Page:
The KRACK Wi-Fi Hack: Protect Yourself and Your Business
Over the past few weeks, Microsoft, Apple, Google and other technology companies have been rushing to address issues related to the KRACK Wi-Fi security vulnerability, which puts any person using wireless internet at risk of being hacked. Are you protected?
KRACK—which stands for Key Reinstallation Attack discovered by security researcher Mathy Vanhoef, could give attackers access to a user’s credit card details, passwords, emails, messages, photos and other personal data. The security threat affects WPA2 Wi-Fi by getting users to reinstall a key already in use, allowing hackers to exploit the network, if they are within range.
October 31, Apple released iOS 11.1, the first major update to iOS 11 since its release in September, which along with updates and fixes, included a patch for the KRACK Wi-Fi hack vulnerability. As of November 6, all Google Nexus and Pixel devices now have patches for the WPA2 KRACK vulnerability. Google also announced it has fixed a “critical security vulnerability” that was found within the Media framework for Android.
This follows security updates released on October 19 by Microsoft. Customers who have their updates automatically enabled are already protected. If you haven’t already updated your devices, now is a good time to do so.
Technology companies acknowledged problems with the WPA2 encryption used on all modern Wi-Fi routers. “This is not a new hack, it’s always been a flaw that’s been there, but people didn’t know about it,” says Joshua Alexander, Sprout’s technical director. “Small businesses in particular are usually under-protected and look at security as a reactive rather than a proactive step.”
Alexander explains that anytime there is an unprotected Wi-Fi network, which lacks strong passwords, opportunities for hacks are created. This includes hackers running up charges on your network and illegal activities, which will come back to your firm’s IP address. “This particular security bug was a much more open vulnerability than what has existed in the past in regards to Wi-Fi security,” says Alexander. “This one required very little skill by a hacker.”
Security: Protect Your Business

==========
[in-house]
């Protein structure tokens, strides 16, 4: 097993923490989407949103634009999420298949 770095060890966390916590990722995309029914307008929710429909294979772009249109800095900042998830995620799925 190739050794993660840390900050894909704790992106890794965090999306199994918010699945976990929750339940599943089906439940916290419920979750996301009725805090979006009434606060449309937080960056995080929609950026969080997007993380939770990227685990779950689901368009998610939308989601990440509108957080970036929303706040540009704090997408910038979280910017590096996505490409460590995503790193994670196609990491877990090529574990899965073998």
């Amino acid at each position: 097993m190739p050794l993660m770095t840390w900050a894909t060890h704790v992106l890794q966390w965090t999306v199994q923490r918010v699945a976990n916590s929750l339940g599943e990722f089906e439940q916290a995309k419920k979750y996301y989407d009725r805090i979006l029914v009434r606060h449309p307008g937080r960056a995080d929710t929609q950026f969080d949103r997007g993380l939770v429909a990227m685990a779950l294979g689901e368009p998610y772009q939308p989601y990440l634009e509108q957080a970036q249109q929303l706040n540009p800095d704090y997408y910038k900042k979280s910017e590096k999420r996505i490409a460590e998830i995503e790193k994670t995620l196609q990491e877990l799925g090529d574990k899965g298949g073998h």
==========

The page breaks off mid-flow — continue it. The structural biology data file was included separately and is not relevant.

Anyone who has installed updates for new patches, new releases and has increased their security and replaced access with strong passwords is better protected. Avoiding public Wi-Fi networks and websites that don’t use the secure HTTPS protocol is also good start. Small businesses also need to manage their security with diligence including router patches and settings. Any available security updates should also be installed to devices and routers to best protect users from the KRACK security bug.
“Make sure your customers use a separate network from your business network which should be private, including your extranet,” says Alexander. “Use strong passwords not your favourite sports teams or the word admin or password, which surprisingly is often used.”
Alexander also cautions that all software and equipment should be up to date. “There’s a lot of older equipment out there like outdated routers that don’t have the same level of security of newer models and other related equipment. The same applies to mobile devices with outdated software.”
The Threat of The Internet of Things – Security is An Issue
Any device connected to the Internet is also putting your network at risk. For example if your break room has a coffeemaker or a fridge that is connected to the Wi-Fi these are vulnerabilities that also have to be taken into consideration.
There is a website that is an Internet of Things search engine. Anyone can search anything that is connected to the Internet – ATMs, video games, coffee makers, fridges. “If it’s connected to the Internet it has to have security. If you are connecting your office lights or coffee machine to the Internet then that can affect the web security in your office. Once on the Wi-Fi network anything can be tapped,” warns Alexander.
For more information about protecting your devices, website and your business, please contact email@example.com